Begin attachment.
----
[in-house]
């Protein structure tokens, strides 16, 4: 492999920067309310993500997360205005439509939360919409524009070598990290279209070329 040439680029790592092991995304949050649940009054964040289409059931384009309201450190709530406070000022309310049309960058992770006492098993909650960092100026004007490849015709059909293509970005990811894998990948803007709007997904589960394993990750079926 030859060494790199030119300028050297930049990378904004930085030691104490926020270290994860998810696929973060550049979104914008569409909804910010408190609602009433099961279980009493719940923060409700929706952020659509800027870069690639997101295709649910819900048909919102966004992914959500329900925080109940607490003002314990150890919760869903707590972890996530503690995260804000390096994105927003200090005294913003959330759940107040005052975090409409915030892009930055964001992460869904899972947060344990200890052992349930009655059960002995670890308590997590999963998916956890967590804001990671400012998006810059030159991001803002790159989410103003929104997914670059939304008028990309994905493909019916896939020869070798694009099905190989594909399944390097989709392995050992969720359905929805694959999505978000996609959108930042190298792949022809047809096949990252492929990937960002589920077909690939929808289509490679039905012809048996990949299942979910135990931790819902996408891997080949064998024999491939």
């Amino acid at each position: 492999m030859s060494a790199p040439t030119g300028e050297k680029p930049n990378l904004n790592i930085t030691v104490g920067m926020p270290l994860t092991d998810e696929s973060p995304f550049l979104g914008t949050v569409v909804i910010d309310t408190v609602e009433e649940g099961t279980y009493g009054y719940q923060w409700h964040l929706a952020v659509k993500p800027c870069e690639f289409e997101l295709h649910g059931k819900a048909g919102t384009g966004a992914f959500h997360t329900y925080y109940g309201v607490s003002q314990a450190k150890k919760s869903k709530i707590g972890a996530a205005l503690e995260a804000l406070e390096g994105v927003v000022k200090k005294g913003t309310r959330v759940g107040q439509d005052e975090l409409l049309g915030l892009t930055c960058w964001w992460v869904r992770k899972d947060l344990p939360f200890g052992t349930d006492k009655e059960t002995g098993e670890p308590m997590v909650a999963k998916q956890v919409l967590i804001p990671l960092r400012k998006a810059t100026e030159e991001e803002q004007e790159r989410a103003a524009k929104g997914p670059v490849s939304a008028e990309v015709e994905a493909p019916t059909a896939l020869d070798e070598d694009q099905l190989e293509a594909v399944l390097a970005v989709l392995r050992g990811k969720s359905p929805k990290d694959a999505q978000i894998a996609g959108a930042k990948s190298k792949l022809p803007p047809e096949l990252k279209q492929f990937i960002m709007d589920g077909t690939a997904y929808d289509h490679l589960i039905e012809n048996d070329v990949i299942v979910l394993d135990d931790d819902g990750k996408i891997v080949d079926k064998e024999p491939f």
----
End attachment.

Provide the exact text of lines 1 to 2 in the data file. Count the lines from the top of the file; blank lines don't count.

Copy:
[in-house]
């Protein structure tokens, strides 16, 4: 492999920067309310993500997360205005439509939360919409524009070598990290279209070329 040439680029790592092991995304949050649940009054964040289409059931384009309201450190709530406070000022309310049309960058992770006492098993909650960092100026004007490849015709059909293509970005990811894998990948803007709007997904589960394993990750079926 030859060494790199030119300028050297930049990378904004930085030691104490926020270290994860998810696929973060550049979104914008569409909804910010408190609602009433099961279980009493719940923060409700929706952020659509800027870069690639997101295709649910819900048909919102966004992914959500329900925080109940607490003002314990150890919760869903707590972890996530503690995260804000390096994105927003200090005294913003959330759940107040005052975090409409915030892009930055964001992460869904899972947060344990200890052992349930009655059960002995670890308590997590999963998916956890967590804001990671400012998006810059030159991001803002790159989410103003929104997914670059939304008028990309994905493909019916896939020869070798694009099905190989594909399944390097989709392995050992969720359905929805694959999505978000996609959108930042190298792949022809047809096949990252492929990937960002589920077909690939929808289509490679039905012809048996990949299942979910135990931790819902996408891997080949064998024999491939």